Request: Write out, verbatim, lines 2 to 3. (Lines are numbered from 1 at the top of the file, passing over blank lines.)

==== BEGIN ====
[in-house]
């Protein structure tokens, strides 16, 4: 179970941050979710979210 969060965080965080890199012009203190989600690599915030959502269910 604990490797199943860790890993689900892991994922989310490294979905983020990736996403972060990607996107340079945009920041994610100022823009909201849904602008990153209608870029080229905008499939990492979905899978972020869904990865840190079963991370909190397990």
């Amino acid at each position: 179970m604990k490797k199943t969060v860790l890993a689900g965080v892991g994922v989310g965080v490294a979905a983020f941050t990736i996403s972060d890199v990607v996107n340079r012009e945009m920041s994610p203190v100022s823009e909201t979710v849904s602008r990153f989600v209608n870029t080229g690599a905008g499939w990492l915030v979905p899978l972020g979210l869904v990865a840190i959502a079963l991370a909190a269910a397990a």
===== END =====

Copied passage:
């Protein structure tokens, strides 16, 4: 179970941050979710979210 969060965080965080890199012009203190989600690599915030959502269910 604990490797199943860790890993689900892991994922989310490294979905983020990736996403972060990607996107340079945009920041994610100022823009909201849904602008990153209608870029080229905008499939990492979905899978972020869904990865840190079963991370909190397990």
């Amino acid at each position: 179970m604990k490797k199943t969060v860790l890993a689900g965080v892991g994922v989310g965080v490294a979905a983020f941050t990736i996403s972060d890199v990607v996107n340079r012009e945009m920041s994610p203190v100022s823009e909201t979710v849904s602008r990153f989600v209608n870029t080229g690599a905008g499939w990492l915030v979905p899978l972020g979210l869904v990865a840190i959502a079963l991370a909190a269910a397990a």